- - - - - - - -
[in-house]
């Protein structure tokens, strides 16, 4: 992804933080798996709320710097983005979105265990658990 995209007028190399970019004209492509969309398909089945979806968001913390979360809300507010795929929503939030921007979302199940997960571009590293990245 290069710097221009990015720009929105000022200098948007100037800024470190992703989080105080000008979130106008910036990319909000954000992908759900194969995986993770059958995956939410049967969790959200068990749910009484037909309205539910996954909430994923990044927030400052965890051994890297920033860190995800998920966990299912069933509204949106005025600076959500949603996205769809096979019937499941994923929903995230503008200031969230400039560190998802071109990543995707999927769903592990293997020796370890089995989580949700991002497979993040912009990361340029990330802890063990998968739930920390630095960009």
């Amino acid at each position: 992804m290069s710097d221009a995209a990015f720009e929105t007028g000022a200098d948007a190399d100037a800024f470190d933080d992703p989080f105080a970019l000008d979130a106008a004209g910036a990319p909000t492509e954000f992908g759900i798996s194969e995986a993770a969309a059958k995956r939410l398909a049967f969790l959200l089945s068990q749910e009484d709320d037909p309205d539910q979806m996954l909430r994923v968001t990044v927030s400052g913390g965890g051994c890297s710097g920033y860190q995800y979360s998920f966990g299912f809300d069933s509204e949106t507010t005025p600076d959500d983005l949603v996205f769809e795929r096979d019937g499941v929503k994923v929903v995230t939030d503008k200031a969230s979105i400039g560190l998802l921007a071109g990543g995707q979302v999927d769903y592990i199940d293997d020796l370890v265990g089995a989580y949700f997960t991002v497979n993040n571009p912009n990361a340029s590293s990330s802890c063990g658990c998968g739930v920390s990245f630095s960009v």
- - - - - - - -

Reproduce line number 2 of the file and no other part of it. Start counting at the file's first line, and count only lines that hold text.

């Protein structure tokens, strides 16, 4: 992804933080798996709320710097983005979105265990658990 995209007028190399970019004209492509969309398909089945979806968001913390979360809300507010795929929503939030921007979302199940997960571009590293990245 290069710097221009990015720009929105000022200098948007100037800024470190992703989080105080000008979130106008910036990319909000954000992908759900194969995986993770059958995956939410049967969790959200068990749910009484037909309205539910996954909430994923990044927030400052965890051994890297920033860190995800998920966990299912069933509204949106005025600076959500949603996205769809096979019937499941994923929903995230503008200031969230400039560190998802071109990543995707999927769903592990293997020796370890089995989580949700991002497979993040912009990361340029990330802890063990998968739930920390630095960009």